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Unnatural Selection – Aaron “Boon” Gustafson and Mike Hannay of Anciients

Anciients-Heart-of-Oak-Small album cover

Anciients just learned that their North American tour with Sepultura was canceled as they were on their way to the first stop in Los Angeles. These Canadian metallers were looking forward to another tour in front of new audiences they had not played for yet.

Sadly, the tour did not happen and the Anciients members found themselves without a tour. Bassist Aaron “Boon” Gustafson explains the situation: “I think it was supposed to start tomorrow. Unfortunately there were visa problems. It was a bummer. Now we’re headed home.”

There was a week in between the Scale the Summit and Tesseract tour, before the Sepultura tour, and those were really good. We did Holy Grail and that was good too. We had taken time off work and merch we had ordered, and it was a last minute call. It would have been great exposure for us, and play at a bunch of venues and with a bunch of bands…it’s unfortunate but things like this happen?”

Despite the hiccup within their schedule, they did not led this get them down and they moved on and proceeded to the next phase, as they always do. Gustafson said the tour with Scale the Summit and Tesseract were well and was an enjoyable experience for the band.

It was cool. We’re not exactly in the same vein as Tesseract or Scale The Summit. To be honest with you, I hadn’t really listened to either of those bands before we went, and when I did listen to them, I thought how are we going to fit into this. TesseracT have some insane musicians in that band and they have some heavy parts, but it’s also very poppy and catchy vocal melodies and not a lot of heavy singing. It was ‘how are we fitting into this bill?’ It turned out to be very awesome and the fans who were there for them really dug us. After touring with Lamb of God and The Death To All Tours, we had gained some fans down in the States too. A lot of people came up to us and said they came to see us. It was a really pleasant surprise. Nothing negative from the fans of the other bands – everyone was into it and it went off without a hitch. It was a really fun tour. Those guys from both bands are super good dudes and we made a lot of new friends.”

Anciients spawned from Spread Eagle, a veteran Vancouver rock n roll band who was slowly finding what they were doing a bit unchallenging and wanting a bit more. “Me and Kenny [Cook, singer/guitarist] and Chris [Dyck, guitarist] – we played in a band called Spread Eagle in Vancouver for something like eight years. It was rock n’roll, sorta Motorhead, Turbonegro style band. We did that for ages and it had run its course. We played the same venues and played to the same people all the time, so we ended that. Kenny had a bunch of riffs and we decided to develop that. We got heavier and a bit more artistic, and take things a bit more seriously and try to make it more a career out of it. We wanted to make heavier and more progressive music and here we are today,” explained Gustafson.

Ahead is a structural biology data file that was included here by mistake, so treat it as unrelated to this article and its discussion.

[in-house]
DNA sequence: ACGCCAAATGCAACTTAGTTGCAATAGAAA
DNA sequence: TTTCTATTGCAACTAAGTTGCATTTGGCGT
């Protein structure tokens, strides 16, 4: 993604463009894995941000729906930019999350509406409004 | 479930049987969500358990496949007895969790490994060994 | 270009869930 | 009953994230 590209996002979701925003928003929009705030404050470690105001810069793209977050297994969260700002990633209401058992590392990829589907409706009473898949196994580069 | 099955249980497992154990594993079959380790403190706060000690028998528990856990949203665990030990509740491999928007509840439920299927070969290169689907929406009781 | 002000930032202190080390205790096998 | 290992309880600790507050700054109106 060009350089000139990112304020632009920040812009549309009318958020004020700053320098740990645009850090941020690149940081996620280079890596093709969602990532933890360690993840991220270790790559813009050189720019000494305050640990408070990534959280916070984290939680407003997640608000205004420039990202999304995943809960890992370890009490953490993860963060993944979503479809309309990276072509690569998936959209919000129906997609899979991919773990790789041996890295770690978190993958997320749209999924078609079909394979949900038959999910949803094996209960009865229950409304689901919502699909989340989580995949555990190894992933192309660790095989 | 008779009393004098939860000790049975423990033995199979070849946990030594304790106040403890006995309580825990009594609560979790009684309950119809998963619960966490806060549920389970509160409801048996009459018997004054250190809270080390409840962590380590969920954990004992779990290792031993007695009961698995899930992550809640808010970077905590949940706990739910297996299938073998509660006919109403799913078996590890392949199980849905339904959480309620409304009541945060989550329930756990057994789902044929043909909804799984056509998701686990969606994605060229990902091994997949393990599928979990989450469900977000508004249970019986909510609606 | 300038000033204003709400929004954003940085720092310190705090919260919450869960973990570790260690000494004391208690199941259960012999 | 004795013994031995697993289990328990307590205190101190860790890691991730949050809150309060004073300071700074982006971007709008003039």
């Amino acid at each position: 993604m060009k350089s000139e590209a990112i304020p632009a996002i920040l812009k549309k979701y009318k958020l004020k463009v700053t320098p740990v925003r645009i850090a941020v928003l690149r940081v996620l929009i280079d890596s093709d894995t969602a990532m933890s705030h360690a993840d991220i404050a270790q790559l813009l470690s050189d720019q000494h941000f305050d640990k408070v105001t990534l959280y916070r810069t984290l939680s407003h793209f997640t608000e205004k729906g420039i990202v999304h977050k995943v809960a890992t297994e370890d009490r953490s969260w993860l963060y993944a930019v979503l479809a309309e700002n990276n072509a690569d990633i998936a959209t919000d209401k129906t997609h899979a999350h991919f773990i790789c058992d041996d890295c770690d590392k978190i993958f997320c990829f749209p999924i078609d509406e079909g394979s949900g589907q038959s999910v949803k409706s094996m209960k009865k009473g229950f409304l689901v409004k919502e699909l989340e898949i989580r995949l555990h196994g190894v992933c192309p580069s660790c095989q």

Since 2011, Anciients has been building their own sound fusing riff rock and a heavier, technically driven style that they can call their own. While many audiences take a moment to absorb what they are playing, they found themselves winning over audiences regardless of who they are playing for. “A lot of our influences range anywhere from 70s classic rock and 70s progressive stuff,” says drummer Mike Hannay. “A lot of us listen to a lot of metal. The rock n roll thing we were listening to a lot of Turbonegro and stuff like that. A lot of death metal and black metal and it was a natural progression….let’s just write heavy music. It sort of just came out. You can see the classic rock influence in a lot of it as well. At the time we made a conscious decision to write heavier music. We all liked metal so let’s play some metal and let’s make it epic and big and doomy and powerful.”

But the fact that Anciients fused an epic sounding metal style with a sludgy rock `n roll edge is what audiences took a liking to what they do. “I think we liked both styles and put them together, which was unnatural at the time. It came off sludgy and cool, within progressive music. But after the song came together, we noticed it ourselves how those styles were same, we thought it worked well and it sounded great. We should try to do this sludgy rock n roll thing. It was kind of unnatural, but it was fully embraced once we felt it was a good melding of genres,” said Hannay.